And yet, and here is the crux of the thing, what is done about these papers? What is implemented as a result of the publishing of these papers? Lamentably, the answer is plain for all to see who read the newspapers or watch the news. Nothing! These papers have some great ideas wrapped inside them but I don’t ever recall seeing anything from them coming into effect.

You know I was a serving prisoner, right? Well I had heard of The Howard League and The Prison Reform Trust before I entered prison, but I never heard anything about them whilst I was IN prison. Are these wonderful organisations not there to help prisoners during and after custody? Why doesn’t the Estate recognise the good work that these charities try and do?

I read with utter desolation a tweet yesterday from Frances Crook (The Chief Exec of the Howard League for Penal Reform) that her team were trying to get a young lad escorted to his dying mother’s hospital bed before the doctors switched off life support. The prison refused citing staff shortages. 

OH COME ON! At what level of Dante’s inferno have we as a society reached when a boy is refused seeing his mother for the last time? 

Why do we have to voice our outrage on social media when something like this happens? It just shouldn’t happen in the first place. I tell you this, if the staff had asked the people on the wing where that boy was resident in if they minded being locked up in order that he could be escorted, I say with hand on heart that not one of them would have refused. Did the management even think about that for one minute or did they just use an excuse for not going the extra mile? Shame on them!!  May a member of their family never pass away alone.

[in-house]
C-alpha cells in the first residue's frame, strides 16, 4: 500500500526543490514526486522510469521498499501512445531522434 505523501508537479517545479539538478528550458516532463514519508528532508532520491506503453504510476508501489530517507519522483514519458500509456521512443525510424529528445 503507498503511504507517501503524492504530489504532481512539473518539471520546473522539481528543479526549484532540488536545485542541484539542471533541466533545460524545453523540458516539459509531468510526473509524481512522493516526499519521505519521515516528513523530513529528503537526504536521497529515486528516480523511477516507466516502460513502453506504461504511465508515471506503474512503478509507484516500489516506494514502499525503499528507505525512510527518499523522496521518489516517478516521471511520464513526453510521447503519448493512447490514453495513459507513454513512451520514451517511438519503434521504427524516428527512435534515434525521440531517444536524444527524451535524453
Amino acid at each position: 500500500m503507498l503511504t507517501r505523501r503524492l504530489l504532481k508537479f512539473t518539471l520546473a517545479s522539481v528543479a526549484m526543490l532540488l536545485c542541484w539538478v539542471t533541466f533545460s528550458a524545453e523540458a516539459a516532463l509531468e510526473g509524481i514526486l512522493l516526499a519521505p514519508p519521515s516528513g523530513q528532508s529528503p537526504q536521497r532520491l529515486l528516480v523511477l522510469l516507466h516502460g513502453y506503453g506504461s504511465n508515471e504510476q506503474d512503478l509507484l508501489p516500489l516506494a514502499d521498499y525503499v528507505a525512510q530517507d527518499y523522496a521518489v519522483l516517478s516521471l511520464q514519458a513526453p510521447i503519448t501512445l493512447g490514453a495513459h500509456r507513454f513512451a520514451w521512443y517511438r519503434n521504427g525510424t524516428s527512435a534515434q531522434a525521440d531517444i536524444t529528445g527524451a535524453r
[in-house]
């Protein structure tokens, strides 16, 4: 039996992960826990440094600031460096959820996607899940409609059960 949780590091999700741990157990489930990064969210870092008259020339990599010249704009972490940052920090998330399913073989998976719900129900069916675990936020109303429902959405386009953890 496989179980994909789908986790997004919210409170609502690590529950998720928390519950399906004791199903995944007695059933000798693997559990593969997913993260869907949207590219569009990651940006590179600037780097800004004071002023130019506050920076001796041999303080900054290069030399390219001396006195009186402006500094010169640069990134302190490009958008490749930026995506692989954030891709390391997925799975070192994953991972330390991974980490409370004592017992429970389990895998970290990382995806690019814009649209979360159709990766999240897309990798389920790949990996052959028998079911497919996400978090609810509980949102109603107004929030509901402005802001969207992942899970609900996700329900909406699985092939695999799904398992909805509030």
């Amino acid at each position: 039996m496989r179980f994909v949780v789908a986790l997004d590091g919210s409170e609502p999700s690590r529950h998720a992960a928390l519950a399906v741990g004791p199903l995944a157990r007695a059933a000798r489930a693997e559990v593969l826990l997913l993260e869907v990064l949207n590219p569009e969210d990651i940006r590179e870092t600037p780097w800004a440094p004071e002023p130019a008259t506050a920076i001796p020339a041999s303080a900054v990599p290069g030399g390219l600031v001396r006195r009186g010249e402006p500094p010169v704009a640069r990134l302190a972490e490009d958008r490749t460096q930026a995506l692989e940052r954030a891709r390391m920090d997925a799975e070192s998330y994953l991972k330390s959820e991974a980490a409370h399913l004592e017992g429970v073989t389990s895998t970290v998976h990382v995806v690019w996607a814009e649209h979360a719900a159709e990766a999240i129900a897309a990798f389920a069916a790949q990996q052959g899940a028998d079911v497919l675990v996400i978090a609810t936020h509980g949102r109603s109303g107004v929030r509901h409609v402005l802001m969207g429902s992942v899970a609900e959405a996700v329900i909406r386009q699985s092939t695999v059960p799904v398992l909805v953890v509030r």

What’s the point people? All the reports say the same thing. “Our prisons are in crisis, we need to lock up less people and we need to rehabilitate those that are” And what heed is taken from them? I mean what chance to do we have when the Secretary of State for Justice deigned the Harris review beneath her to read prior to her first attendance in front of the Justice Committee? 

So what effect do all these papers have on the prisoner they so eagerly want to help? The answer is nothing, nada.

I am humbled that my blogs and writings attract your interest, I really am. Hopefully, they ring true in your hearts and minds and I know that you want to affect a change. I know you don’t want to just sit there and tut and say “Oh this is terrible, OK, what’s for lunch?” But what do WE do?

A couple of weeks ago there was a #prisonstorm arranged for twitter. A sort of cry to arms as it were. It was to be a podium for those who wanted to debate prison reform. It was well attended and many good ideas were floated. Do you know what the Mi contributed to the debate? They stuck a link up directing people to the White Paper. Look I have written enough about that piece of trash, save to say 2,500 officer’s immediately, REALLY? By 2018 is what was stated in the paper but Phillip Hammond confirmed in his recent speech that they would be on line by 2020. They are needed now not 4 years from now! 

If the establishment won’t heed the warnings from those intellectuals so qualified to do so, are we then really supposed to get up in arms when there is another prison riot, another self harm or suicide or when Prison Officers just stop and say “Enough! We’re not going back in until it’s safe for us AND them”. The government’s answer was to take them to court and force them to go back to work. Here’s the thing that the media never reported...How many riots happened after the strike (oops not a strike) was called off? NONE. You see, the prisoners, I believe, understood the frustration the staff felt and in an indirect way supported them silently. 

All of this does not change a thing. The government gets mileage from issuing what they call a white paper of prison safety and reform. The mainstream media lap it up and the secretary of state goes on the milk round of TV interviews (which quite incidentally proved to be a car crash). But the paper’s contents do not come into effect for two years. Meanwhile people dying in our prisons. Over 750 people have committed suicide in the last 10 years; there has been in excess of 34,000 reported issues of self harm this year alone. Why are we allowing this to continue? Why are we sitting idly by and allowing this to go on?